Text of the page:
John Martinez, from left, Noah Bierwith, Anna Van Buskirk and Cassie Debolt play miniature golf at a UT Health Sciences Center party at Cool Crest Miniature Golf.


Ronald Cortes /Contributor
Carly Coburn and Jose DeLeon share a laugh after his ball returned to where it rolled during a Sunday game at Cool Crest Miniature Golf.

Carly Coburn and Jose DeLeon share a laugh after his ball returned to where it rolled during a Sunday game at Cool Crest Miniature Golf.


Ronald Cortes /Contributor

Customers play Cool Crest.

Finer Features

The brothers point out other park landmarks, including notable artwork by the late artist Dionicio Rodriguez, who died in 1955. Cool Crest also has a small bridge and a water feature. You’ll see Rodriguez’s iconic wood-inspired work across the city at other institutions like Japanese Tea Gardens.

The Andrys also show me a thumb note left by a visiting miniature golf enthusiast, a woman named Gretchen Smith.

“I will rate these courses on The Putting Penguin (a mini-golf rating website),” Smith scribbled. “It’s the best course I’ve ever played!”

I make a note to visit The Putting Penguin. But let’s get to the question. Granted, I ask, in the almost 10 years they’ve operated Cool Crest, they’ve witnessed a lot of appointments.

They immediately tell me about a group of three couples who came to putt in 2013, the first year they opened. Each pair had their first date at the golf course 50 years ago and were celebrating the anniversary. These days, you’ll see people on Tinder dates.

“For me, it’s one of the best things in the world to see a young couple having a good time,” says Phillip. “For me, it’s the ultimate.”

Cool Crest opened in 1929.

Cool Crest opened in 1929.

Camille Sauers/MySA

It’s easy to romance when Elvis plays

I get swept up in all the stories and quietly drift into this image of coming of age and ideal summer, ignoring the earthy aromas that emanate from a windblown drainage ditch. It’s easy to romanticize Cool Crest, especially with Elvis’ “Burning Love” playing over the speakers.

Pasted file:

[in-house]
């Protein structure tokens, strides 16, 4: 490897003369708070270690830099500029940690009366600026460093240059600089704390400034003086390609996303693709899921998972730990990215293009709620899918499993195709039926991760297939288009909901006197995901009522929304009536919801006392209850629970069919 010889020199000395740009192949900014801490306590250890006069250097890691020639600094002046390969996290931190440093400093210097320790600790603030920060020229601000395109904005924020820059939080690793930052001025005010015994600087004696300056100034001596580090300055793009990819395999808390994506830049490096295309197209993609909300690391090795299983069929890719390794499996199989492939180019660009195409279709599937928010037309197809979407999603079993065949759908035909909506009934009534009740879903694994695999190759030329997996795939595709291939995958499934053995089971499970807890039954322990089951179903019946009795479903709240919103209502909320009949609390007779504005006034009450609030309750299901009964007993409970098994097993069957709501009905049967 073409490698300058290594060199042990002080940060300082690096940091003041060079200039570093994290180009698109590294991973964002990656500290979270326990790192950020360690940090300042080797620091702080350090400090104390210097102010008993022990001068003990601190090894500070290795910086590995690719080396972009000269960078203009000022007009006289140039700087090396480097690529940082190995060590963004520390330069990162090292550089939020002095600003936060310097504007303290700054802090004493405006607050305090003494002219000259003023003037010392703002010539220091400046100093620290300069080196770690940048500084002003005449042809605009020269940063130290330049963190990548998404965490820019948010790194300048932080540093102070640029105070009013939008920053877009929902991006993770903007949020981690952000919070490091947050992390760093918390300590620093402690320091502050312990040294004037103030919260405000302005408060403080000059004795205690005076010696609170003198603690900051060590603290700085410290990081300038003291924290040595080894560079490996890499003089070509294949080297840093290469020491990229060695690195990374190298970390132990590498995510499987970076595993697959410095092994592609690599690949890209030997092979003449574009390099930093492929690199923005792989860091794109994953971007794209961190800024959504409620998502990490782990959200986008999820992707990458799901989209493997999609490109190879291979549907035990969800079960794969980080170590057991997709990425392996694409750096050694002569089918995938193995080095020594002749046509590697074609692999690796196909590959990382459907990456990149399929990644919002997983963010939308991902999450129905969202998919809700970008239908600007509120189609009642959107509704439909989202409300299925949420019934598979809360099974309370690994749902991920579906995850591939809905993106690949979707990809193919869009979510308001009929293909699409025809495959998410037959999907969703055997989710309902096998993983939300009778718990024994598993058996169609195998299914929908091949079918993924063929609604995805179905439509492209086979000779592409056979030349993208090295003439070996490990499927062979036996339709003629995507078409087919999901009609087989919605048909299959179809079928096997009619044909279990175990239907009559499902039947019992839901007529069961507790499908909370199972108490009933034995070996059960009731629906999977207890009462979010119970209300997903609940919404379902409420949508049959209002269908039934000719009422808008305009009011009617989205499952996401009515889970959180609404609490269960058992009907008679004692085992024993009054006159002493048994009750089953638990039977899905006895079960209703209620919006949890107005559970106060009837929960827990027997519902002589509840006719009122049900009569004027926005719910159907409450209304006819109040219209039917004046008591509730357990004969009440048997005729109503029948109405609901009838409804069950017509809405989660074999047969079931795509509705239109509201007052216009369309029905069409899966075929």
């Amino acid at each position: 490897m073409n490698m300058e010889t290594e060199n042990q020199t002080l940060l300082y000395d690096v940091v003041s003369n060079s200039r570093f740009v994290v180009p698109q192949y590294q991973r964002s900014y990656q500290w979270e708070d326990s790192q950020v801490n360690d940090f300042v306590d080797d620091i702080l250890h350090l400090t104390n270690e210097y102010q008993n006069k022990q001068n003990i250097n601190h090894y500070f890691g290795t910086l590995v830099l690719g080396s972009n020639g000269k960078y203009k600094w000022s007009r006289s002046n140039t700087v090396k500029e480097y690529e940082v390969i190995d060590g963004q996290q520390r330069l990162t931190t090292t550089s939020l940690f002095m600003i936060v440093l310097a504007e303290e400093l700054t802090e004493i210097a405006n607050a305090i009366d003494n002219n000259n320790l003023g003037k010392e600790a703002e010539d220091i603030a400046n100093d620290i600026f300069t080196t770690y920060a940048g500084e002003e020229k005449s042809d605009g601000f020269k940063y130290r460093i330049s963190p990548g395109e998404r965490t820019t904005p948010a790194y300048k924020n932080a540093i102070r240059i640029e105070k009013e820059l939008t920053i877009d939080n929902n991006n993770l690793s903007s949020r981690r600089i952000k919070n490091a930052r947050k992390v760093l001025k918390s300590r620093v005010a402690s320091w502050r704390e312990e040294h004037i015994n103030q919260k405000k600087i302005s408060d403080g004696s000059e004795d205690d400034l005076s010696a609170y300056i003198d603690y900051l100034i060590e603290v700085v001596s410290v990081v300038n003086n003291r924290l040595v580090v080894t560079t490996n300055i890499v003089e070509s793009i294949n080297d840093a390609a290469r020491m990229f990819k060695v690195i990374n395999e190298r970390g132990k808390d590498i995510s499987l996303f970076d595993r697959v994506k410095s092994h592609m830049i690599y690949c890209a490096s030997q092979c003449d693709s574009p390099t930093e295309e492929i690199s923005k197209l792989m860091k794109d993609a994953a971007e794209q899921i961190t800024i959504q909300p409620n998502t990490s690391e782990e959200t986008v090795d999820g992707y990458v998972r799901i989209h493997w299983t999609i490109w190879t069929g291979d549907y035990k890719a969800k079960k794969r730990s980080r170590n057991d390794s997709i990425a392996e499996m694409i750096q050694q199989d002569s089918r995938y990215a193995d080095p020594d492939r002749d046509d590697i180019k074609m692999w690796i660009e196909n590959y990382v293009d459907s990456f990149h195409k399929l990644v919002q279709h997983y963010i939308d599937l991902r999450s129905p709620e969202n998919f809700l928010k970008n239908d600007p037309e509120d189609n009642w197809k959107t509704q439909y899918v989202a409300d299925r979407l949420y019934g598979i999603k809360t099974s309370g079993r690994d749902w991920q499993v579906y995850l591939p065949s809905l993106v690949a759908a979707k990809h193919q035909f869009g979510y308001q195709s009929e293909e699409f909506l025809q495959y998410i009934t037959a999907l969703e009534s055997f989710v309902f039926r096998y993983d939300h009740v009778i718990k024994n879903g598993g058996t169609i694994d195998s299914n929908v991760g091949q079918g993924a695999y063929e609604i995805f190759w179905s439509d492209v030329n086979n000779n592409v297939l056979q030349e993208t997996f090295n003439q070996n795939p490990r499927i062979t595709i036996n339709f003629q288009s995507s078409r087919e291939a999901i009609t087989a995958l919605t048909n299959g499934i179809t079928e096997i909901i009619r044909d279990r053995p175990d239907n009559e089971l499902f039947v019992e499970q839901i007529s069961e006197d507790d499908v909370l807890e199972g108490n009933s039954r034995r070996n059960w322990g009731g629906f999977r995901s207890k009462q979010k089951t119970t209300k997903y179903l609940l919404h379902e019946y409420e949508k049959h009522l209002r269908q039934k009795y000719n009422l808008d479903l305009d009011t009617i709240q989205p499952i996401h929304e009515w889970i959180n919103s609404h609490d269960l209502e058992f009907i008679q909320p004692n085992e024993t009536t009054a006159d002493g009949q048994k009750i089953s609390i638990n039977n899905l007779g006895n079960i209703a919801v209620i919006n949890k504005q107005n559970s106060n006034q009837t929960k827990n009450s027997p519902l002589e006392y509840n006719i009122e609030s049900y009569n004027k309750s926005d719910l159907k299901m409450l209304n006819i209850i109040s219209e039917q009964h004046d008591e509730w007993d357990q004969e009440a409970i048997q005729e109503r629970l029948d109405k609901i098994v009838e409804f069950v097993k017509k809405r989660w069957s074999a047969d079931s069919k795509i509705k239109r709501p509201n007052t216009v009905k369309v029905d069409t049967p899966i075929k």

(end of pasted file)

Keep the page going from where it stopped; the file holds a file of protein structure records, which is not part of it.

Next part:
It also helps that the course has been lovingly preserved for over 90 years, painted in the original green and white with no garish updates to speak of. Officially designated historic sites enjoy great dignity. It’s quaint and clearly means a lot to people who grew up in this area of ​​San Antonio.

Over the past two years, the brothers have modernized Cool Crest just enough to stay relevant in a post-pandemic economy. They booked shows with musician Mitch Webb, brought in food vendors, and set up a craft beer garden named after the Metzgers. More locals started frequenting the place on the weekends for beer and music. Parents will buy a round or two of golf for their children while settling in to watch the musicians play. Business has been good.

Over the past year, the Andrys have also brought on manager Mario Castaño to oversee operations, as well as around seven Cool Crest employees, many of them local teenagers.

“They really are amazing people,” Castaño shares, detailing many of the kindness moments the Andrys have shown him and others. “There are so many good things to say about this place. The best part is really the community.”

Later, after a few beer samples in the Metzger Biergarden, I ask Castaño something that’s been on my mind since I walked in. It’s the overpowering, familiar smell of artificial fruit upon entry. I knew it couldn’t be Delaware Punch.

He quickly returned to reveal two copious jugs of the suspected substance I use to clean my floors – the purple Fabuloso. At Cool Crest, that’s what they use to clean pockmarked golf balls, Castaño says. It’s a nice touch of San Antonio.

Cool Crest is dog and family friendly and you can find it at 1402 Fredericksburg Road. Summer hours are Saturday 10 a.m. to 10 p.m., Sunday noon to 8 p.m., and Tuesday through Friday 5 p.m. to 10 p.m.